Cato, when he heard of the defeat, retired to his chamber in Utica, and committed suicide.

Thus ended the African campaign.

On his return from Africa, Caesar celebrated four triumphs, on four successive days; one over the Gauls, one over Ptolemy of Egypt, one over Pharnaces, and one over Juba. He gratified his armed followers with liberal gifts, and pleased the people by his great munificence. They were feasted at a splendid banquet, at which were twenty-two thousand tables, each table having three couches, and each couch three persons. Then followed shows in the circus and theatre, combats of wild beasts and gladiators, in which the public especially delighted.

Honors were now heaped upon Caesar without stint. A thanksgiving of forty days was decreed. His statue was placed in the Capitol. Another was inscribed to Caesar the Demigod. A golden chair was allotted to him in the Senate-House. The name of the fifth month (Quintilis) of the Roman calendar was changed to JULIUS (July). He was appointed Dictator for two years, and later for life. He received for three years the office of Censor, which enabled him to appoint Senators, and to be guardian of manners and morals. He had already been made Tribune (48) for life, and Pontifex Maximus (63). In a word, he was king in everything excepting name.

Caesar's most remarkable and durable reform at this period was the REVISION OF THE CALENDAR. The Roman method of reckoning time had been so inaccurate, that now their seasons were more than two months behind. Caesar established a calendar, which, with slight changes, is still in use. It went into operation January 1st, 45. He employed Sosigenes, an Alexandrian astronomer, to superintend the reform.

While Sosigenes was at work on the calendar, Caesar purified the Senate. Many who were guilty of extortion and corruption were expelled, and the vacancies filled with persons of merit.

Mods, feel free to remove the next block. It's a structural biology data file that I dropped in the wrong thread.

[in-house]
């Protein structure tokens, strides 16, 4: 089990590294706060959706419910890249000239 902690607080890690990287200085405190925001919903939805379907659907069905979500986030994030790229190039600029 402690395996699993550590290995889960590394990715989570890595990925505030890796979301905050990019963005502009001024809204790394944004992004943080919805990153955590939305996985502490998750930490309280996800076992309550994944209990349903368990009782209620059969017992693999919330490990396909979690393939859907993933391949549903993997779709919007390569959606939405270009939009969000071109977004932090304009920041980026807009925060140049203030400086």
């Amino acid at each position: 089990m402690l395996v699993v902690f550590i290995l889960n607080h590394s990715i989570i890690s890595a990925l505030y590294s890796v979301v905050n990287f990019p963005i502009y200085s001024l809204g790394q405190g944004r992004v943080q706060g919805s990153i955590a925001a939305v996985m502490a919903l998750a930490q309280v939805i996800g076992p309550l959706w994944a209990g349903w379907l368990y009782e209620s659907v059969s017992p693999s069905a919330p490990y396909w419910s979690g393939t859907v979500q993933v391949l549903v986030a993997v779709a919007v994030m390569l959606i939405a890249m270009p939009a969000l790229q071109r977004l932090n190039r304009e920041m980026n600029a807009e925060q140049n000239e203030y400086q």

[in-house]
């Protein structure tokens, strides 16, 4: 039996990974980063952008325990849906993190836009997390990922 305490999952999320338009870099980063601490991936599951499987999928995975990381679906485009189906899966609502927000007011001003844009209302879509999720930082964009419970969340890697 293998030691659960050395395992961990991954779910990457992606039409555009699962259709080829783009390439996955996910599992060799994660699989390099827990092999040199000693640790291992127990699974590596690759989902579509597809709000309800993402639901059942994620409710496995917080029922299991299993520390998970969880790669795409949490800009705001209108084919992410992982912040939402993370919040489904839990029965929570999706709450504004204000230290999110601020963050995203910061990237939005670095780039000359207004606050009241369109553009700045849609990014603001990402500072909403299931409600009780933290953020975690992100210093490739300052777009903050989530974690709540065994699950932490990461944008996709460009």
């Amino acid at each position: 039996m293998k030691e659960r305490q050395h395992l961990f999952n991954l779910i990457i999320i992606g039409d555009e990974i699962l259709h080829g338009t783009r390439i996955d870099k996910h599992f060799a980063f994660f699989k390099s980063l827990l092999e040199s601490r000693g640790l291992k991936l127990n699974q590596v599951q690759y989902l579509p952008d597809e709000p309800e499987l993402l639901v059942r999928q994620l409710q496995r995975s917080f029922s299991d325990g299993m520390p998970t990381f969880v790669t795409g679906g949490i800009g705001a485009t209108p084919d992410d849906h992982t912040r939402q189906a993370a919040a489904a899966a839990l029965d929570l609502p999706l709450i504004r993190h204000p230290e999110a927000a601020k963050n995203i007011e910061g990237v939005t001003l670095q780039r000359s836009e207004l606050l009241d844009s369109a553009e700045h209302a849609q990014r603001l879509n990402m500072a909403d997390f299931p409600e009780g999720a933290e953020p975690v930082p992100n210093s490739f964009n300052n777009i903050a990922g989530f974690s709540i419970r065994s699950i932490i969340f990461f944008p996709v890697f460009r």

Meanwhile matters in Spain were not satisfactory. After the battle of Pharsalia, Cassius Longinus, Trebonius, and Marcus Aemilius Lepidus had been sent to govern the province. They could not agree. The soldiers became mutinous. To Spain flocked all who were dissatisfied with Roman affairs. The remnant of Scipio's African army rested there in its wanderings. Thus Labiénus and Pompey's two sons managed to collect an army as numerous as that which had been defeated at Thapsus. There were thirteen legions in all.

Caesar saw that he must make one more struggle. He set out for the province accompanied by his nephew OCTAVIUS (afterwards the Emperor AUGUSTUS), and by his trusted friend and officer, DECIMUS BRUTUS. The struggle in Spain was protracted for several months, but the decisive battle was fought at MUNDA, 17 March, 45, on the Guadalquivir, near Cordova. The forces were well matched. The advantage in position was on the side of the enemy. The battle was stubbornly fought, most of it hand to hand, with short swords. So equal was the struggle, so doubtful at one time the issue, that Caesar himself sprang from his horse, seized a standard, and rallied a wavering legion. Finally, Labiénus was seen to gallop across the field. It was thought he was fleeing. Panic seized his troops, they broke and ran. Thirty thousand were slain, including three thousand Roman Knights, and Labiénus himself.

Gnaeus Pompey shortly after lost his life, but Sextus lived for a number of years.

Caesar tarried in Spain, regulating affairs, until late in the autumn, when he returned to Rome and enjoyed another triumph over the Iberians (Spaniards). The triumph was followed, as usual, by games and festivals, which kept the populace in a fever of delight and admiration.


MARCUS PORTIUS CATO UTICENSIS [Footnote: Cato the Younger, called UTICENSIS on account of his death at Utica.] (95-46) was the great-grandson of Cato the Censor. He was the last of the Romans of the old school. Like his more famous ancestor, he was frugal and austere in his habits, upright, unselfish, and incorruptible. But he was a fanatic, who could not be persuaded to relinquish his views on any subject. As a general, he was a failure, having neither taste nor genius for military exploits. He held various offices at Rome, as Quaestor and Praetor; but when candidate for the consulship he was defeated, because he declined to win votes by bribery and other questionable methods then in vogue.

QUINTUS CAECILIUS METELLUS PIUS belonged to the illustrious family of the Scipios by birth, and to that of the Metelli by adoption. He was one of the most unjust and dishonest of the Senators that opposed Caesar. He was the father-in-law of Pompey, by whom he was made a pliant tool against the great conqueror.